A man stands in a cemetery, reading a letter he wrote forgiving his long dead father. The mother of a girl killed by a drunk driver is racked with fantasies of retaliation. Your boyfriend begs you for one more chance. You say to your mirror you’re done hating yourself. But you know you’re not. Maybe instead of forgive and forget, it should be forgive and remember. Remember that you might have to wake up tomorrow and forgive all over again. And again, and again, the way your heart keeps beating like a drum. Forgive. I can’t. You can. Forgive. Forgive. I can’t. You can. Forgive. — Augustus Hill, Oz (via yourveryfleshshallbeagreatpoem)
(Source: asapscience, via porcupineschool)
We love being the country that freed the slaves. We’re not so fond of being the country that had the biggest slave system on the planet. — Historian David Blight speaking with Terry Gross about the importance of commemorating those enslaved for generations in the United States. (via nprfreshair)
The Worn Marble Steps at the Leaning Tower of Pisa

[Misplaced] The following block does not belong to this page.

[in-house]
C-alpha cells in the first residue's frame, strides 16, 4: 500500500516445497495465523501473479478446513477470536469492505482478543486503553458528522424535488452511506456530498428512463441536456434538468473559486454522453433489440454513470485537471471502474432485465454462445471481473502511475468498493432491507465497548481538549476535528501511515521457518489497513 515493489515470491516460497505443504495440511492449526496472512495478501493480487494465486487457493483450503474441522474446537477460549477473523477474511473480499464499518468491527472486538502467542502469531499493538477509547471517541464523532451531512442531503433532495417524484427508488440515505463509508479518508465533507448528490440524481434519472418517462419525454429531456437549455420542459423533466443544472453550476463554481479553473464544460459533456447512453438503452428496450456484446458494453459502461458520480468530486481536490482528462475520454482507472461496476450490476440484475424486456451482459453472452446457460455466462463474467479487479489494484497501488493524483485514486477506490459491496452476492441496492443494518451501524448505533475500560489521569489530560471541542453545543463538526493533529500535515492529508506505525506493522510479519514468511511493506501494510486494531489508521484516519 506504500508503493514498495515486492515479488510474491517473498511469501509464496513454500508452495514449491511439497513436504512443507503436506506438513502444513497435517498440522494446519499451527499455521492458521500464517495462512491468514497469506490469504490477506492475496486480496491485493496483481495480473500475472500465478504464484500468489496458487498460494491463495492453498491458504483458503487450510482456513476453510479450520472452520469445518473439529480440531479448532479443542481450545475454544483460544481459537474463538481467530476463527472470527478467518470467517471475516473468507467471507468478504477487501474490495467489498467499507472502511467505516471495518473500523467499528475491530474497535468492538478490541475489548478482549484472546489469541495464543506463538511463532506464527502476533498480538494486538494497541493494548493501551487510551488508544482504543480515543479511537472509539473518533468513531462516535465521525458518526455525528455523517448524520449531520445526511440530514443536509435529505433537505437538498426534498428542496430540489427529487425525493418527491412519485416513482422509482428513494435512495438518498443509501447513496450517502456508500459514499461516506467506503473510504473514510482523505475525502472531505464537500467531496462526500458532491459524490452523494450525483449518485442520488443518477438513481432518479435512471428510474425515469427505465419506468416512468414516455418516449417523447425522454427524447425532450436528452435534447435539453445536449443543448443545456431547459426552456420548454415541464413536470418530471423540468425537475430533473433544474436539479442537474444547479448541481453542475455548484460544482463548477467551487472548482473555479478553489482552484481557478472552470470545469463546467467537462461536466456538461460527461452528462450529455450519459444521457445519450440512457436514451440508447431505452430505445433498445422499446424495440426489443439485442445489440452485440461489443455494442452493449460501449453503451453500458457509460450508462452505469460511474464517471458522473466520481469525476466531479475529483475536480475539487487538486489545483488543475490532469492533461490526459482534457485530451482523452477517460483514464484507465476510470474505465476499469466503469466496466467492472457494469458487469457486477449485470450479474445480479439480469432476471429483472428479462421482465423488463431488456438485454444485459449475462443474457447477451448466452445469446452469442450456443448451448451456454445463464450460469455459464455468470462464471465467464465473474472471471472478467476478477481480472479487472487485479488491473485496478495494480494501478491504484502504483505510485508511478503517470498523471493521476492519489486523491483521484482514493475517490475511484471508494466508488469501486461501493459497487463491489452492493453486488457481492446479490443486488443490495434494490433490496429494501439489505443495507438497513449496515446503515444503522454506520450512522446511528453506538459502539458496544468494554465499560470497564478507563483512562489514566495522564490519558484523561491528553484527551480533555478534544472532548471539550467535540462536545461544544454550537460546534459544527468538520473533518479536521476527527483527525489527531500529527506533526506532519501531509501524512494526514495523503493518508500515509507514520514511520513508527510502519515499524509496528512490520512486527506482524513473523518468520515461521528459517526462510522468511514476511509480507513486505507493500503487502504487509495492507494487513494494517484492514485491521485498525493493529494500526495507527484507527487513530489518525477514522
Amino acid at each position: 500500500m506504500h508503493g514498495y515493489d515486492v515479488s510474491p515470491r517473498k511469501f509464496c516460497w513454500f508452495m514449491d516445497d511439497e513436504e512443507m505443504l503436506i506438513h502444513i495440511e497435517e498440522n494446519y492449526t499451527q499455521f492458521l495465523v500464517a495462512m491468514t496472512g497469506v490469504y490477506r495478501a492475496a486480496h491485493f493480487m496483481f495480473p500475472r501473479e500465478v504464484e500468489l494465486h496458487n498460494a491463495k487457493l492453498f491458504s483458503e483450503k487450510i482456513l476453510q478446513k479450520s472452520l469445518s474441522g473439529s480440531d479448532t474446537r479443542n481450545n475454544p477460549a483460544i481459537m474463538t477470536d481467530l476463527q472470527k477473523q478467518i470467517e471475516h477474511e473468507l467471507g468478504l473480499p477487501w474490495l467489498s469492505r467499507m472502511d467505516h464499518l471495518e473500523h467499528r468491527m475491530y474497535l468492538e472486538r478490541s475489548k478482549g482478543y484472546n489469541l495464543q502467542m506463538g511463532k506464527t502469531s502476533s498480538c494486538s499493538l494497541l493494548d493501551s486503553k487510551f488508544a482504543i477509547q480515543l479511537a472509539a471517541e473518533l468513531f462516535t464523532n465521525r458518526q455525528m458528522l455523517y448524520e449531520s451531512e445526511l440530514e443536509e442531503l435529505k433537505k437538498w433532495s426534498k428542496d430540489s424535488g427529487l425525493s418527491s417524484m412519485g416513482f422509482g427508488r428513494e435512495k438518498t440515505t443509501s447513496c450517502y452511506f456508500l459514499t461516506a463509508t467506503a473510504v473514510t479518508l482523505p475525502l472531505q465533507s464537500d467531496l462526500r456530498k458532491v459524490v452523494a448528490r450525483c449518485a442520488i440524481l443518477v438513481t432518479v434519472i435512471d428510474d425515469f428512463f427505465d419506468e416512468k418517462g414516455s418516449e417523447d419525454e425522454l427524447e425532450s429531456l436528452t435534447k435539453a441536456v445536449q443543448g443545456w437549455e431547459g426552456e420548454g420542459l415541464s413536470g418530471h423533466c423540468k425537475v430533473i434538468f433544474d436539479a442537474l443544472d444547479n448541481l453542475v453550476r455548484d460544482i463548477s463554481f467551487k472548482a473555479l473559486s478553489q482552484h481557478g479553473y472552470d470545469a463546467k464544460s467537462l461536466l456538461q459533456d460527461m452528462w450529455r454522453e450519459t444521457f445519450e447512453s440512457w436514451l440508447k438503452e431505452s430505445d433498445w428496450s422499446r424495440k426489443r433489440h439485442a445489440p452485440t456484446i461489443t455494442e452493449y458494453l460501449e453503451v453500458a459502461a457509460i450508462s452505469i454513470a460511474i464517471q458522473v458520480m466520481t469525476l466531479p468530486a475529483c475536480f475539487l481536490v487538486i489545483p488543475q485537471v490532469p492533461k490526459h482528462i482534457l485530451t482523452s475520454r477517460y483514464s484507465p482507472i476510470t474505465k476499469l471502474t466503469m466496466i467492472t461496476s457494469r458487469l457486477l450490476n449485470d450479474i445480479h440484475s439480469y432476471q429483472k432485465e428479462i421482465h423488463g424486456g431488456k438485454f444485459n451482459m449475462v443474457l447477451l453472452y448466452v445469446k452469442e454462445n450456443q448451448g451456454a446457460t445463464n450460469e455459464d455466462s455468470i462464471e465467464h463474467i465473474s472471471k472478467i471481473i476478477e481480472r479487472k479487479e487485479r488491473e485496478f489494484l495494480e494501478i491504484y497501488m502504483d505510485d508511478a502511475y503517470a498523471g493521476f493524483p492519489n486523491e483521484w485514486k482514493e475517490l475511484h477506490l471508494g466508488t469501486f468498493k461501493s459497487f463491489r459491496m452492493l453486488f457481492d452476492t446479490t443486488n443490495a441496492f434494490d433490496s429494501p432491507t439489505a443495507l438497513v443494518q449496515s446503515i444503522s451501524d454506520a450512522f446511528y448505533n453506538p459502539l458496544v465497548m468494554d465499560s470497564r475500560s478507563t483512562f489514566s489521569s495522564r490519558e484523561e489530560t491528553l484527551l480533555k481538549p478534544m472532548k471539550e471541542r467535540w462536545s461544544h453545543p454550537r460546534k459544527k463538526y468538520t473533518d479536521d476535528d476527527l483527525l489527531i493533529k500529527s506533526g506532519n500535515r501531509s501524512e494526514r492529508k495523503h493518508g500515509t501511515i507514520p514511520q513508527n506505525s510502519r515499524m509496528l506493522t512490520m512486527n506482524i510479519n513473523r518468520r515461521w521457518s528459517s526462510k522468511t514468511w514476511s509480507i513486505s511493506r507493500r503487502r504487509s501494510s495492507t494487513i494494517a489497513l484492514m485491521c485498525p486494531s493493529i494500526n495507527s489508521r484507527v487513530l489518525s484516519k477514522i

ere’s an interior view of the famous Leaning Tower of Pisa you don’t typically see. Taken by Salena Lettera of The Daily Rant, we see the worn marble steps that lead to the top of the tower.
The Leaning Tower of Pisa is a freestanding bell tower whose tilt began during construction, caused by an inadequate foundation on ground too soft on one side to properly support the structure’s weight. Completed in 1372 after 199 years of construction, the height of the tower is 55.86 metres (183.27 feet) from the ground on the low side and 56.67 metres (185.93 feet) on the high side.
Made of marble and stone, it is 296 steps to the top of the tower and there are seven total bells [source].
I love these steps. Especially the way the worn areas shift from side to side as you walk around the tower’s lean. The extreme wear is a testament to the longtime popularity of the tower.